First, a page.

When a compartment system has equilibrated, the total distribution volume can be calculated easily as the ratio of tracer concentration in tissue to the metabolite-corrected plasma concentration with a single static scan. It has been found that the time required to reach equilibrium can be shortened by an optimized tracer delivery. A setup which does not require a sophisticated tracer delivery system is to apply an initial bolus and continue with a constant infusion.
Carson et al.  have developed a method to optimize the ratio between the activity given as the initial bolus and the activity level of the subsequent infusion for quickly reaching an equilibrium (Appendix B in ). It is assumed that tissue TACs as well as the input curve have been measured beforehand in a bolus experiment. Ideally then, the measured activities represent the impulse response of the system. Under this assumption it is possible to calculate the tissue response for any given input curve by just convolving the TACs with the input curve. For a bolus and infusion (B/I) experiment the input function can be described as an initial impulse followed by a step function, and the convolution can be analytically solved as
Kbol [min] defines the contribution of the bolus in minutes of infusion, and T is the total duration of the infusion (end of last frame).
It is assumed that the data of a bolus study has been loaded. When the Bolus/Infusion Opt model is selected, the expected tissue activity according to the formula above is calculated using the default parameters, and shown as the model curve.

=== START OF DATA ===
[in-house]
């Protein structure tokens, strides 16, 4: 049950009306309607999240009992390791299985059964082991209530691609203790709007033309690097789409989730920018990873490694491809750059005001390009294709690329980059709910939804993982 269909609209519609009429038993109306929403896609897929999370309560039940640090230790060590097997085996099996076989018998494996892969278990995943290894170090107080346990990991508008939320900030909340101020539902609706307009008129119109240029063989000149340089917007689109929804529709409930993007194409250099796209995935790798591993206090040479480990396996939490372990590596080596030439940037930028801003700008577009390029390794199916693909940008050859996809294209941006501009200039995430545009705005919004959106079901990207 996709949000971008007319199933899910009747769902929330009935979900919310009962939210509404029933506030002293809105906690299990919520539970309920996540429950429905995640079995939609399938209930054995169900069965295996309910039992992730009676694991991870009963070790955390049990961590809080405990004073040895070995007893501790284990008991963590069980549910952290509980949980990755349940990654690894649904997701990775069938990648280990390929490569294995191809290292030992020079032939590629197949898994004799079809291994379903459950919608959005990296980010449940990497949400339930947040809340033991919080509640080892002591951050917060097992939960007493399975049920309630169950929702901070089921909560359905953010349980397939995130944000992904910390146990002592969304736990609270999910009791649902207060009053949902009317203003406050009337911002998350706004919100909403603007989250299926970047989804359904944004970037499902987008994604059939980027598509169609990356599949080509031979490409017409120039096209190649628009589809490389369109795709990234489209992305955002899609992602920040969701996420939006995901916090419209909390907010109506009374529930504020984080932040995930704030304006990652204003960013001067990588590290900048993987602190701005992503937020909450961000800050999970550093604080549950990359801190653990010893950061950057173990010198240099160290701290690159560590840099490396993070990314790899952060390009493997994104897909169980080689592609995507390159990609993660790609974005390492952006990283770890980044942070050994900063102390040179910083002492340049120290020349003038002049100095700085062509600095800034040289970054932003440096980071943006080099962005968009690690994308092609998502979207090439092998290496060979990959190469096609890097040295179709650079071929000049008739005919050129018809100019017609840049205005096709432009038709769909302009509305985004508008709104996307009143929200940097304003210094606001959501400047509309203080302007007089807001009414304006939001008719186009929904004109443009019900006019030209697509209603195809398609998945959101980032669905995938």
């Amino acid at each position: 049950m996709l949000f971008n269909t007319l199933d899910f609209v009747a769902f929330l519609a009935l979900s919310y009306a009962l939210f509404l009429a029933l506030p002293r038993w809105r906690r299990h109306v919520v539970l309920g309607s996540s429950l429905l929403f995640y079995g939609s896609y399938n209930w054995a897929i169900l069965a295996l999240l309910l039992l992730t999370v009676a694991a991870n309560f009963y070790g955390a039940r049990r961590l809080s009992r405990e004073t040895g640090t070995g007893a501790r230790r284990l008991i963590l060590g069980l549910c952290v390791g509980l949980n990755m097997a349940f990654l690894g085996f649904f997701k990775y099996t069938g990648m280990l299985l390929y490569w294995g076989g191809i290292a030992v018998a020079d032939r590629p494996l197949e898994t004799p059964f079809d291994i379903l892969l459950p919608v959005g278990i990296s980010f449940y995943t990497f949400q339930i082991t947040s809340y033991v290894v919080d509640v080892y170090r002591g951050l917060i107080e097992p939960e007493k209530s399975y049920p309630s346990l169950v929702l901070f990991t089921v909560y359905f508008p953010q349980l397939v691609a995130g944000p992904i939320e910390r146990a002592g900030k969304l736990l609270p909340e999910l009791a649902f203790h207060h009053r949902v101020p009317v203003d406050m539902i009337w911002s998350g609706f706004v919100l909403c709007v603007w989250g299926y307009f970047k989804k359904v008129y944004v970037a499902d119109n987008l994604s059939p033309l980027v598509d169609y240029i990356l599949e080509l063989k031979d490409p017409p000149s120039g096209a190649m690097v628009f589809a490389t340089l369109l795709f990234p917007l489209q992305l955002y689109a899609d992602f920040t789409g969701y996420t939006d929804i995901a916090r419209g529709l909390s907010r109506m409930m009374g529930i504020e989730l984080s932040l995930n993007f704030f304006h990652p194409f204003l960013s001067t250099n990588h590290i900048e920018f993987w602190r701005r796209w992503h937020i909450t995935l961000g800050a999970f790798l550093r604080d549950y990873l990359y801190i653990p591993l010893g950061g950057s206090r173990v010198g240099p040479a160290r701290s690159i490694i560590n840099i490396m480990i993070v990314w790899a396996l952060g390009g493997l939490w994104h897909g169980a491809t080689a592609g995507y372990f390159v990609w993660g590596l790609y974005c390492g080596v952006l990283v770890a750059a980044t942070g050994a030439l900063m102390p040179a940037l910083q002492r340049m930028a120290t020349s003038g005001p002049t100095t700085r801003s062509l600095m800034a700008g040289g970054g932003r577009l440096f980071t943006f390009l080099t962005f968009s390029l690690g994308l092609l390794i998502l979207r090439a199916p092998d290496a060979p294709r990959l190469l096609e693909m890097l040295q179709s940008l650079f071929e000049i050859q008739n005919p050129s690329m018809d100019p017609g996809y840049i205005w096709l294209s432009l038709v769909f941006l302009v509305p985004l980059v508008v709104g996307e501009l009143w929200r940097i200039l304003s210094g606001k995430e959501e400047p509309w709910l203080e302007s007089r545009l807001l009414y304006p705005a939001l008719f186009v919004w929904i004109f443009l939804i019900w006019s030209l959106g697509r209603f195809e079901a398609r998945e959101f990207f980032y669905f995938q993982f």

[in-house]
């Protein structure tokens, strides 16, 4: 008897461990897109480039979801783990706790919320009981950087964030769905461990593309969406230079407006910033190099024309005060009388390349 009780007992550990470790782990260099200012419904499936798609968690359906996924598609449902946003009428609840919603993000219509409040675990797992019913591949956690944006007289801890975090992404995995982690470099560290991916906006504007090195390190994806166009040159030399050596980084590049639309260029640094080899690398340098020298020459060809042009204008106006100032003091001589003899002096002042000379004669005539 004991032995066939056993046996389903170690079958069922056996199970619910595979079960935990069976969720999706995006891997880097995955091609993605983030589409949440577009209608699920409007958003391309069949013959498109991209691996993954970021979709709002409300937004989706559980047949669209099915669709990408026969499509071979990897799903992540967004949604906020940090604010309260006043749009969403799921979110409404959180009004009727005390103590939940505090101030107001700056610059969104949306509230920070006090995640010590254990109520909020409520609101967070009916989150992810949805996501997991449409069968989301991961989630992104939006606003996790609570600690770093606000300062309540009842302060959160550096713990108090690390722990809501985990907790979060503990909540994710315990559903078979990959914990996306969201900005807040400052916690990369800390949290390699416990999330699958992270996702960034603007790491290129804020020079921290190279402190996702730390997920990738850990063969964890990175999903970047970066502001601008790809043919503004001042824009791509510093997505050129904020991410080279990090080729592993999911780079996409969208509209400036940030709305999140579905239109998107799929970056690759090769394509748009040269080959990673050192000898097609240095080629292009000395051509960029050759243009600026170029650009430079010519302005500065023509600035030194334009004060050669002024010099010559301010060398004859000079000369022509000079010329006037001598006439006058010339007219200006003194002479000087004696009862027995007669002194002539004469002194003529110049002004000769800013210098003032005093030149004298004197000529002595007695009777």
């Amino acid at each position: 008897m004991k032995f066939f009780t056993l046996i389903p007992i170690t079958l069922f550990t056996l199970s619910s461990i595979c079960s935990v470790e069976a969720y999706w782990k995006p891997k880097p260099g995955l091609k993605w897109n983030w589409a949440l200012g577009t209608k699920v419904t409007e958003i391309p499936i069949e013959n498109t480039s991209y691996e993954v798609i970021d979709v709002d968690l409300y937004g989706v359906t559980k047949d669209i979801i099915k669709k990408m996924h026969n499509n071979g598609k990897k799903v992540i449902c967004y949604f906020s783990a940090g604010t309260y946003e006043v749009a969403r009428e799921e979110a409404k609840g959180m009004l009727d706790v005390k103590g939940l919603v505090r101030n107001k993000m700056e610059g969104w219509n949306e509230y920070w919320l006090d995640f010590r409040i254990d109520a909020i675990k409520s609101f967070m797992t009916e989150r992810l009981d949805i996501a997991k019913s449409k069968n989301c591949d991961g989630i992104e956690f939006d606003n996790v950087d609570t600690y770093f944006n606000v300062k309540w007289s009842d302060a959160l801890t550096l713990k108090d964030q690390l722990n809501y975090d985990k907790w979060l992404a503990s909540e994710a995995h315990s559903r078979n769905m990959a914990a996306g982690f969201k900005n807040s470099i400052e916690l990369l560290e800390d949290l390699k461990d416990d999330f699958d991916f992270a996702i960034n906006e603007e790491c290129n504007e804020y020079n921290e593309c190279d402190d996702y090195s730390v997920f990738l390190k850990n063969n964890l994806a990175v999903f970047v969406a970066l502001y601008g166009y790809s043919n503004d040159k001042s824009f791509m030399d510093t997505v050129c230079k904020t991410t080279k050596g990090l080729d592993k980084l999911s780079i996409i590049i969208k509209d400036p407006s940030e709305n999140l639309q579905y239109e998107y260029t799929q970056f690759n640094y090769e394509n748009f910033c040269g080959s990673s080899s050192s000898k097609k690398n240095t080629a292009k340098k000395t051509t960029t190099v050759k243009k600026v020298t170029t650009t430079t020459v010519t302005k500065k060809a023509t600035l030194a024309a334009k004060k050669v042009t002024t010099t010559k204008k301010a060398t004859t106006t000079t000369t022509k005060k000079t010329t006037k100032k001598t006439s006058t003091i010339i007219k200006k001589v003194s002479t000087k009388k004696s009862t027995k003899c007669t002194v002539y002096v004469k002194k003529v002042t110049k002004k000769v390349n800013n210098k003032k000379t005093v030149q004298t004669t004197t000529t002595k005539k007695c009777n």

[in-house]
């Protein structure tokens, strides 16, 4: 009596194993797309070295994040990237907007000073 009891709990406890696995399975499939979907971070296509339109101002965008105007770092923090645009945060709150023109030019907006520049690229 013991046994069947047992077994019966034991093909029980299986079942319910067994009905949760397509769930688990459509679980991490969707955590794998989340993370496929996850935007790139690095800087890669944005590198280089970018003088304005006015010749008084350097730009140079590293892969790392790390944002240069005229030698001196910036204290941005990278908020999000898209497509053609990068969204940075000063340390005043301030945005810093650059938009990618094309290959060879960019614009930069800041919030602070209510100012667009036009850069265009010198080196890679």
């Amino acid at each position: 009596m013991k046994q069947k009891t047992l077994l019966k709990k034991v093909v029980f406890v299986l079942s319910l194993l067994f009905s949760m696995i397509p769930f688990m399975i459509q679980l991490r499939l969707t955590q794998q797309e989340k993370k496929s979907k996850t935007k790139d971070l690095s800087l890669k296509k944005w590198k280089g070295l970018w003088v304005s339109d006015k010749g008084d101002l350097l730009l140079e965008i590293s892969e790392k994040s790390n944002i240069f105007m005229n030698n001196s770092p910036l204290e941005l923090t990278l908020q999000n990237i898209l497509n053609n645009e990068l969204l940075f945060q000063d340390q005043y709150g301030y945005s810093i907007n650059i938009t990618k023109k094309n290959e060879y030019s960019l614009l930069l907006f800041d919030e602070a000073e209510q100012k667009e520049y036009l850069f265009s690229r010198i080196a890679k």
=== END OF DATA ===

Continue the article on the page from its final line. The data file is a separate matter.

Kbol can be estimated. The user has to enter a reasonable equilibration time as the input parameter Start Equilibr. When Fit current region is activated, the optimal Kbol is calculated. The criterion for an equilibrium is that the calculated activities from Start Equilibr on are as constant as possible. Also, please note the following:
"Positron emission tomography studies with the opiate antagonist [18F]cyclofoxy ([18F]CF) were performed in baboons. Bolus injection studies demonstrated initial uptake dependent on blood flow. The late uptake showed highest binding in caudate nuclei, amygdala, thalamus, and brainstem and the least accumulation in cerebellum. By 60 min postinjection, regional brain radioactivity cleared at the same rate as metabolite- corrected plasma, i.e., transient equilibrium was achieved. Compartmental modeling methods were applied to time- activity curves from brain and metabolite-corrected plasma. Individual rate constants were estimated with poor precision. The model estimate of the total volume of distribution (VT), representing the ratio of tissue radioactivity to metabolite-corrected plasma at equilibrium, was reliably determined. The apparent volume of distribution (Va), the concentration ratio of tissue to metabolite-corrected plasma during transient equilibrium, was compared with the fitted VT values to determine if single-scan methods could provide accurate receptor measurements. Va significantly overestimated VT and produced artificially high image contrast. These differences were predicted by compartment model theory and were caused by a plasma clearance rate that was close to the slowest tissue clearance rate. To develop a simple method to measure VT, an infusion protocol consisting of bolus plus continuous infusion (B/I) of CF was designed and applied in a separate set of studies. The Va values from the B/I studies agreed with the VT values from both B/I and bolus studies. This infusion approach can produce accurate receptor measurements and has the potential to shorten scan time and simplify the acquisition and processing of scan and blood data."